Winnipeg Free Press - PRINT EDITION

UN's value

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Prime Minister Stephen Harper went to New York last week, but he couldn't bother to walk a flew blocks and address the UN General Assembly, where leaders of other countries, including U.S. President Barack Obama, gave keynote speeches.

Then, on Monday, Foreign Affairs Minister John Baird stood in the front of the world body and dismissed it as a useless debating society that was preoccupied with "procedure and process." The Conservatives, Mr. Baird lectured, want "substance and results."

Well, welcome to the club. It's hard to find any country that believes the UN is doing the job for which it was established after the Second World War. There's no question it needs reform, particularly the Security Council, but so far no one has proposed a formula that would be accepted by the world's nations.

Despite its problems, the United Nations is still a useful forum for multilateral engagement, even if some of its members are considered anathema to Canadian and western interests. And if it is unable to project force into troubled areas, such as Syria today, it's because there is wide disagreement among the world's nations on how to solve the problems that have emerged in the last 25 years.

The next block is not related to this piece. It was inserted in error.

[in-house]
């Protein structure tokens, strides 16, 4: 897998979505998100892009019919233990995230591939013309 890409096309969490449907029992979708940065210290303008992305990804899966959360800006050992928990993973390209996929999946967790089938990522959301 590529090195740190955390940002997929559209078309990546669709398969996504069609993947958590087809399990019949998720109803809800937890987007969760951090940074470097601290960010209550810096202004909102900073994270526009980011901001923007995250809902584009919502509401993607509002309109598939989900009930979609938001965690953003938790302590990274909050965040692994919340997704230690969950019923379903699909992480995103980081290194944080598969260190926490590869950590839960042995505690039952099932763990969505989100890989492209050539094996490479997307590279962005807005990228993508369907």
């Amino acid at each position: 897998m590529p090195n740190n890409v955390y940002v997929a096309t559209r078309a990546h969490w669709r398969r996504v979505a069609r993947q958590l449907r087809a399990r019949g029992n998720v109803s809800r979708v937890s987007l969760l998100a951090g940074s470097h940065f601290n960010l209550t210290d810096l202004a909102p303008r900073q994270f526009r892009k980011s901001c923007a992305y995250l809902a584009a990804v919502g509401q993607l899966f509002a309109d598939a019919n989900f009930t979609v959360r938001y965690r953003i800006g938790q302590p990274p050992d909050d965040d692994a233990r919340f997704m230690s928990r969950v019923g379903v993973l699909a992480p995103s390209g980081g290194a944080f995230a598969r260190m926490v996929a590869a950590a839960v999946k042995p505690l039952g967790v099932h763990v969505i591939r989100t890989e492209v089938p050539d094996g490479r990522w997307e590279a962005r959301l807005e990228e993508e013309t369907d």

Mr. Harper's snub, followed by Mr. Baird's lecture, were both undiplomatic, but at least the Conservatives did not threaten to quit the UN or abandon multilateral engagement. Both are necessary, even if they do not always provide solutions to the problems facing the world.

Editorials are the consensus view of the Winnipeg Free Press’ editorial board, comprising Gerald Flood, Catherine Mitchell, David O’Brien and Paul Samyn.

Republished from the Winnipeg Free Press print edition October 4, 2012 A8

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